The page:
There are plenty of systems that the FB DM ignores, but 'coolant' is the one most keyed on as a missed thing. I think it's because most everyone knows what the symptoms and visuals are with an overheated car, but not many folks know what a reduction gear failure should do to a plane

p1ngu666
02-09-2005, 10:21 AM
<BLOCKQUOTE class="ip-ubbcode-quote"><font size="-1">quote:</font><HR>Originally posted by tigertalon:
<BLOCKQUOTE class="ip-ubbcode-quote"><font size="-1">quote:</font><HR>Originally posted by p1ngu666:
no liquid coolant, but oil is modeled http://forums.ubi.com/images/smilies/16x16_smiley-wink.gif <HR></BLOCKQUOTE>

yes, but then having radial looses the point, because they both have oil..

Many pilots preffered radials and were willing to trade a bit of speed for it, just not to have the vulnerable liquid cooling system... Perfect example are the tempests (MkV and MkII). <HR></BLOCKQUOTE>

tempest V engine wasnt that good a engine in some ways. short life, poured in carbon monoxide into cockpit, dodgy starter. but it did produce great big gobs of power http://forums.ubi.com/images/smilies/16x16_smiley-happy.gif

the radial, was a better engine in that it just worked, and was quieter http://forums.ubi.com/images/smilies/16x16_smiley-surprised.gif

tigertalon
02-09-2005, 12:05 PM
<BLOCKQUOTE class="ip-ubbcode-quote"><font size="-1">quote:</font><HR>Originally posted by TgD Thunderbolt56:
In my experiences the inline engines _ARE_ more fragile than their radial counterparts. While overheating and engine failures related to loss of glycol are not delineated by name, I have a feeling the vulnerability _is_ modeled to a degree.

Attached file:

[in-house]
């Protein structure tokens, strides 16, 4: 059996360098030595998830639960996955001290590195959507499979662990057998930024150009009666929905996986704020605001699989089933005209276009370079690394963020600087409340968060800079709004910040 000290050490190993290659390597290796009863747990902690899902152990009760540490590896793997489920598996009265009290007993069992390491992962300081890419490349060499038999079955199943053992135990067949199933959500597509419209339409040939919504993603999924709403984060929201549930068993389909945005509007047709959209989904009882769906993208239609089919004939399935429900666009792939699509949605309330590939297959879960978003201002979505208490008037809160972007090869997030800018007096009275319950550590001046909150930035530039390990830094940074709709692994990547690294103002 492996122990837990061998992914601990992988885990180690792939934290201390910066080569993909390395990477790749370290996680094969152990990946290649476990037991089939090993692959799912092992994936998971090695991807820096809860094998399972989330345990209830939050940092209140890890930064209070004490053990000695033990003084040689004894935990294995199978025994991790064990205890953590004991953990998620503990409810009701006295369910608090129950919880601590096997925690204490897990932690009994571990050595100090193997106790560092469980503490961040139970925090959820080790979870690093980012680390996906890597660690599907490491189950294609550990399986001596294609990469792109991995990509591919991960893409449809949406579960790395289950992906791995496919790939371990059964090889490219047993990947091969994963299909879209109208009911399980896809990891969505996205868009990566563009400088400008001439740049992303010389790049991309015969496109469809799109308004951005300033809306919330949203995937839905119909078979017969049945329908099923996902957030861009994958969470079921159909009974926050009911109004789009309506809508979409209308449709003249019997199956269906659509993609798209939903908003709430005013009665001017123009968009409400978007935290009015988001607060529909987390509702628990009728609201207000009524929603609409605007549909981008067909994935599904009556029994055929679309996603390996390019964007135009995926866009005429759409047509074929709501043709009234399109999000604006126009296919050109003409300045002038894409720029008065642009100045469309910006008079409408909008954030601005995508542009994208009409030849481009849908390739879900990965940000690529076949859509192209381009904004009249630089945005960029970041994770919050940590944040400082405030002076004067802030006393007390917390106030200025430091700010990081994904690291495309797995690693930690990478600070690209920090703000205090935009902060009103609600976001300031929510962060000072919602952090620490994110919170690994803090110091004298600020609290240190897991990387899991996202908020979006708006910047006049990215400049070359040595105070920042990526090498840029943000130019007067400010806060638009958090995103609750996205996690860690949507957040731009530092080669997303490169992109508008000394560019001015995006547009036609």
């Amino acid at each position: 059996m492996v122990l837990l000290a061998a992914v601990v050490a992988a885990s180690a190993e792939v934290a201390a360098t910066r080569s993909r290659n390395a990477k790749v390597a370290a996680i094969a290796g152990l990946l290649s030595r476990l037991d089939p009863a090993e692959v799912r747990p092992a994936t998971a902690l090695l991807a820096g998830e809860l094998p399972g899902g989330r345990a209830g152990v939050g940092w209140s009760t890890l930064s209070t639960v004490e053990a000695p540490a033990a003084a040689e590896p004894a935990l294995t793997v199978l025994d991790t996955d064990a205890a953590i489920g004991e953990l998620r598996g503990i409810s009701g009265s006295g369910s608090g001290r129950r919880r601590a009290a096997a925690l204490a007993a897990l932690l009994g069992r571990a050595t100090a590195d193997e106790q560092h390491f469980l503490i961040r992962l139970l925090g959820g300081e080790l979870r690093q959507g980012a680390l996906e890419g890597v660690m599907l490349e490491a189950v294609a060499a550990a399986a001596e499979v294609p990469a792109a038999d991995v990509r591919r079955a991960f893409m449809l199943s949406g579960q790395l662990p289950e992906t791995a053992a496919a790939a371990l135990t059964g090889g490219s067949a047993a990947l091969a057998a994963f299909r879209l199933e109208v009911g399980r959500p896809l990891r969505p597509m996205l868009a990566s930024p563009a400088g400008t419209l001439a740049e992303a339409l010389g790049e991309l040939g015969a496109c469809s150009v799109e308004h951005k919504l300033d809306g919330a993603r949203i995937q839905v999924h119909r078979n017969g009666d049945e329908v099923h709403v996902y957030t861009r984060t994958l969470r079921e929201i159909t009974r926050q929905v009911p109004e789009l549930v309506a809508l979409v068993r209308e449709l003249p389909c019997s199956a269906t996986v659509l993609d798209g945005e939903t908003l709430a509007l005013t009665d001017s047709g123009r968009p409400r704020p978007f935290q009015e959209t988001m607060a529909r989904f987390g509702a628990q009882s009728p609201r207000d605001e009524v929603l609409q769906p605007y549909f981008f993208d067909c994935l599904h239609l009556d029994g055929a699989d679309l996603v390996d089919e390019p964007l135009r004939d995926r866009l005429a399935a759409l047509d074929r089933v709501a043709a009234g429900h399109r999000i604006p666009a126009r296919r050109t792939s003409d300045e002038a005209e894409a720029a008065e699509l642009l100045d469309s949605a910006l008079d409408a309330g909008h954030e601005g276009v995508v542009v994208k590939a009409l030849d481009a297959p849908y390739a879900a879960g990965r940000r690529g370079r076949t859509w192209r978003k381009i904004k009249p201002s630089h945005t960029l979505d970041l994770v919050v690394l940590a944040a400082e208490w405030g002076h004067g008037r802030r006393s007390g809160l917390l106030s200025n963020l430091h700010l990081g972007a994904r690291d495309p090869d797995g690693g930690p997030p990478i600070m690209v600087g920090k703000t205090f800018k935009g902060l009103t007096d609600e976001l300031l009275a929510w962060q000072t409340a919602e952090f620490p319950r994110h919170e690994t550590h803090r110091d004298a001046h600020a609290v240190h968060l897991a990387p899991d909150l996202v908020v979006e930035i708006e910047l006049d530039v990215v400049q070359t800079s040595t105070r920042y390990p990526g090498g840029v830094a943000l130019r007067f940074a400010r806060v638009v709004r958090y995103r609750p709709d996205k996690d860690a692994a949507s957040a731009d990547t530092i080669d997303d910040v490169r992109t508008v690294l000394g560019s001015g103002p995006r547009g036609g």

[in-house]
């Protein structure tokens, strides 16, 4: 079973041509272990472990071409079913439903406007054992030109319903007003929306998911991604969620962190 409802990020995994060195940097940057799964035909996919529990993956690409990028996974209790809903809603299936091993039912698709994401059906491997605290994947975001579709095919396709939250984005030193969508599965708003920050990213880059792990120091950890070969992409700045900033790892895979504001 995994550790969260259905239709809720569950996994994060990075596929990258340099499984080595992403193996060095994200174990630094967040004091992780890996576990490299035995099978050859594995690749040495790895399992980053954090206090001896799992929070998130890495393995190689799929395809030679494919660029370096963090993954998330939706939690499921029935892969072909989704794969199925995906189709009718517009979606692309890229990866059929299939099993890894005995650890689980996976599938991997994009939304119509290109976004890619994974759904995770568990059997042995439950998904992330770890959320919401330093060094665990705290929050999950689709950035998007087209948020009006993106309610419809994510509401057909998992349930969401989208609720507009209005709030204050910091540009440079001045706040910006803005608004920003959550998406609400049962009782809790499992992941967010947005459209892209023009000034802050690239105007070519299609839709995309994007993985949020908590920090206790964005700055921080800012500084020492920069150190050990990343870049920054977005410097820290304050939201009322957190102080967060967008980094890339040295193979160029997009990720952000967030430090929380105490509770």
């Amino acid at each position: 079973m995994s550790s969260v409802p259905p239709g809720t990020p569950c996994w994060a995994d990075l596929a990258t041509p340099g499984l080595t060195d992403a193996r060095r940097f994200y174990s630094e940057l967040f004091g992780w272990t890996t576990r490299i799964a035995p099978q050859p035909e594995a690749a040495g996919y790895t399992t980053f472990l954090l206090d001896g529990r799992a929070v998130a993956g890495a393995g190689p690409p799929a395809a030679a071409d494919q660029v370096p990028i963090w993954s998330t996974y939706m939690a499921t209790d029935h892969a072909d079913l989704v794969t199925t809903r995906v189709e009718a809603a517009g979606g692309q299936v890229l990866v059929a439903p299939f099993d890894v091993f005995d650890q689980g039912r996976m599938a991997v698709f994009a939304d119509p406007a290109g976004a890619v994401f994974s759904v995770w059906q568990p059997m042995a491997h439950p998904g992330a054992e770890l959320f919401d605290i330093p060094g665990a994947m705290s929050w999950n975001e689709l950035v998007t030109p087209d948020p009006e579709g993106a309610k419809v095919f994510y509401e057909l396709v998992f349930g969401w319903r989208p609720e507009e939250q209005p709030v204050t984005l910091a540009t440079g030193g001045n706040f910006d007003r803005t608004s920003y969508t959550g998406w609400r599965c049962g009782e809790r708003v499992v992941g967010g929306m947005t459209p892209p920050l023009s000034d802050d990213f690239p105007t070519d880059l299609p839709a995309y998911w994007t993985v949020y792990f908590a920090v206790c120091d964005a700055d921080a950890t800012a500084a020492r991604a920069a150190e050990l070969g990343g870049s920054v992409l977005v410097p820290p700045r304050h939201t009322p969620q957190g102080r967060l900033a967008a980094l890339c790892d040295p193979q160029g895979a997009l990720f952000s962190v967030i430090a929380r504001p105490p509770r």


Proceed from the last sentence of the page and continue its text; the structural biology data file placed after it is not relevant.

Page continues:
TB <HR></BLOCKQUOTE>

Yes, I agree, in sim inlines are (by far) more vulnerable than radials (like I said in 2nd sentence of my 1st post), but they shouldn't be in the way they are. Hitting colling system didn't do almost any damage at the moment of impact. However, consequences 5 minutes later were catastrophical. So for example if you are on the intercept mission and a bomber defence gets your cooling system penetrated with a single shot (well, only that http://forums.ubi.com/groupee_common/emoticons/icon_wink.gif then, for a few minutes you are still fully combat capable.

tigertalon
02-10-2005, 04:46 AM
Bump - is this a major flaw of the sim only for me?

Aaron_GT
02-10-2005, 05:46 AM
It's not really been established that it is not modelled, tigertalon. I've certainly lost engine power sometimes in a plane powered by an inline engine without any visual representation, but it might be poor handling of the engine on my part rather than battle damage. It might be possible to see if there is an effect by seeing if engine temps suddenly rise, but some gauges don't work properly so you'd need to find a plane in which the engine temp gauge works correctly.

JG53Frankyboy
02-10-2005, 05:57 AM
this game is now over 3 years old.
the start of pragramming the engine war even longer away.

dodnt expect to much from it.
popably lets see how the BoB engine will manage it - and dont forgett, it has to be calculated from the PC.......................

OldMan____
02-10-2005, 06:00 AM
Think oleg told once that most engines this fragility is modelled in simplified way. Just the IL2 itsef has a complex cooling system failture modeled (important since there is no way of shoting it down with MG without this)

Bearcat99
02-10-2005, 06:53 AM
I dont think it is visually modelled but it is modelled.. just watch ypour temp gauge the next time you atake a hit to the engine in a P-51.

msalama
02-10-2005, 12:06 PM
...but sure would be nice if it was visually modelled as well...

tigertalon
02-11-2005, 07:32 AM
<BLOCKQUOTE class="ip-ubbcode-quote"><font size="-1">quote:</font><HR>Originally posted by msalama:
...but sure would be nice if it was visually modelled as well... <HR></BLOCKQUOTE>

Yes, something like a high alt contrail or fuel-leak contrail wouldn't be too hard to implement IMO, neither woult take eup much FPS...

rummyrum
02-11-2005, 12:53 PM
It is modeled just not visually and the effect of a round to your engine turns on a timer that when up leads to the demise of your engine....just ask any 109 flier.